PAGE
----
Amino acids exist in L- and D-forms. These names refer to the molecular structure, as L stands for laevo - that means left - and D stands for dexter - that means right - which indicate how the molecules turn polarized light.
All the natural amino acids in the human body are L-amino acids. The L-amino acids are organic, orthomolecular and compatible with the body. In very few cases the D-forms or - more often the DL-forms - also known as the racemic forms - e.g. DL-phenylalanine - are used.
Certain amino acids are used for different illnesses. It is wise to combine this treatment with vitamin B6 and other nutrients.
In order for isolated amino acids to have an effect, they should be taken in rather large quantities. As opposed to nutrients such as minerals and vitamins where dosage is stated in milligrammes (mg) and microgrammes (mcg/µg), amino acid dosage is stated in full grammes (g).
To be taken between meals
A daily consumption of amino acid supplements is usually divided into two doses to be taken in late in the morning and in the afternoon, respectively. (There are exceptions, such as phenylalanine and DL-phenylalanine).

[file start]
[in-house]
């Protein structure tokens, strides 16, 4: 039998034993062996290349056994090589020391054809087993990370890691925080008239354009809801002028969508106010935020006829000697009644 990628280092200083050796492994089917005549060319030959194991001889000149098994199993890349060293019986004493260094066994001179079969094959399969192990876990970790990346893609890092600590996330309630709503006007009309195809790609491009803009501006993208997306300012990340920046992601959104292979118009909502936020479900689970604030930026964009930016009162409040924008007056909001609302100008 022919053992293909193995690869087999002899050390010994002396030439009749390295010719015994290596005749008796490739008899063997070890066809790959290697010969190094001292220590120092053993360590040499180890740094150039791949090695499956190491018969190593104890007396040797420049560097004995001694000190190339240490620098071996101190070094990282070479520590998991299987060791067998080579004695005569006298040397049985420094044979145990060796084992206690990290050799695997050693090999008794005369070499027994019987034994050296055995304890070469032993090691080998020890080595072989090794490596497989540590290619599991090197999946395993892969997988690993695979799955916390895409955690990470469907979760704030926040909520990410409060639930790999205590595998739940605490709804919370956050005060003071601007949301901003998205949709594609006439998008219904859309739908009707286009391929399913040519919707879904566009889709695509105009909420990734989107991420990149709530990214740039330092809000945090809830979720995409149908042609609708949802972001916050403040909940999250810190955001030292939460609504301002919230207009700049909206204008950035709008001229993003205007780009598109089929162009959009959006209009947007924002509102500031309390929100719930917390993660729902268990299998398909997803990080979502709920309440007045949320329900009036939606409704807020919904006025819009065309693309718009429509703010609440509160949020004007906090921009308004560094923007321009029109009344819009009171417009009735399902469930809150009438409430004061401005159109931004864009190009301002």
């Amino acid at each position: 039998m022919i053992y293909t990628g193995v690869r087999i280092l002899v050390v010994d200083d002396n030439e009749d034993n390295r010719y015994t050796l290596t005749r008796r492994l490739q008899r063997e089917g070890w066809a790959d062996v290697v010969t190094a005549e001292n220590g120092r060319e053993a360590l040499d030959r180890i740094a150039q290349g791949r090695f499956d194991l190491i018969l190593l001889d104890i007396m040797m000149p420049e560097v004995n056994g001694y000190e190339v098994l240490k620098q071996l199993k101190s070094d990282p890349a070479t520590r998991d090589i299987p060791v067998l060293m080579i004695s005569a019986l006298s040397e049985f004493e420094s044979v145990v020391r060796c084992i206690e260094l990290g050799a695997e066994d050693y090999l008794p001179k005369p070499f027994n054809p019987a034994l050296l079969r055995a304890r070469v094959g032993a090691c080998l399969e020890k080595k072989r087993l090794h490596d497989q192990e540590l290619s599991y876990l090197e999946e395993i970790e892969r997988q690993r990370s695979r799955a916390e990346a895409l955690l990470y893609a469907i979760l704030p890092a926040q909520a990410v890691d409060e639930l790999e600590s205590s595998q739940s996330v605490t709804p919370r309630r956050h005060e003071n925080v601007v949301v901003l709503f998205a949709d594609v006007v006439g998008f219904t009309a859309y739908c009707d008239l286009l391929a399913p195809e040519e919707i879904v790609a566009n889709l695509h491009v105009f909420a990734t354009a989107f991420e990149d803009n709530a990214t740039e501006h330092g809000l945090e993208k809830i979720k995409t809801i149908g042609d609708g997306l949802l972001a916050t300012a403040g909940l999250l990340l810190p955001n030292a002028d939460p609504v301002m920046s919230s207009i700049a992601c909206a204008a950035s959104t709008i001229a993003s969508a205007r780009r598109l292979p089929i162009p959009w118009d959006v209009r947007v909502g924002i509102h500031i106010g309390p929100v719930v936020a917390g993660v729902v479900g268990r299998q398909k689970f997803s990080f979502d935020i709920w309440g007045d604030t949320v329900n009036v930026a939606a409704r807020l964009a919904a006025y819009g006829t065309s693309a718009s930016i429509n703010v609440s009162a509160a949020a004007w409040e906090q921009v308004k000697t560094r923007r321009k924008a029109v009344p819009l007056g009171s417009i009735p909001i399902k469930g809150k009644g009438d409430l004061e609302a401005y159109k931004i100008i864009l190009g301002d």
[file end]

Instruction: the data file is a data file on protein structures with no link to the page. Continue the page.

The point is to isolate the consumption of these amino acids from other nutrients - meaning competing protein. For the same reason, amino acid supplements are not taken in connection with meals, and they are washed down with water or juice, not with milk or any other high-protein drink.
The essential amino acids:
- Methionine *
- Histidine (essential for children)
Non-essential amino acids:
- Arginine (essential under certain circumstances)
- Asparagic acid
- Cysteine *
- Cystine *
- Glutamic acid
- Taurine *
Amino acid complexes - Protein supplements
Proteins consist of chains of amino acids in various lenght and composition. The human body uses a total of approximately 25 different amino acids for the production of the proteins used for the building of tissue, the production of hormones, enzymes, and various blood cells etc. Protein constitutes about 25% of our body weight.
About 2/3 of these 25 amino acids the body produces by means of the other amino acids; the last 1/3, however, must be supplied through the diet. These are therefore called essential and are vital just like certain vitamins, minerals, and fatty acids. They are isoleucine, lysine, methionine, phenylalanine, threonine, tryptophane, and valine.
A supply of amino acid complexes containing the eight essential amino acids function as an easily absorbable protein supplement since the body doesn't have to break down and transform the proteins into its basic components, the amino acids.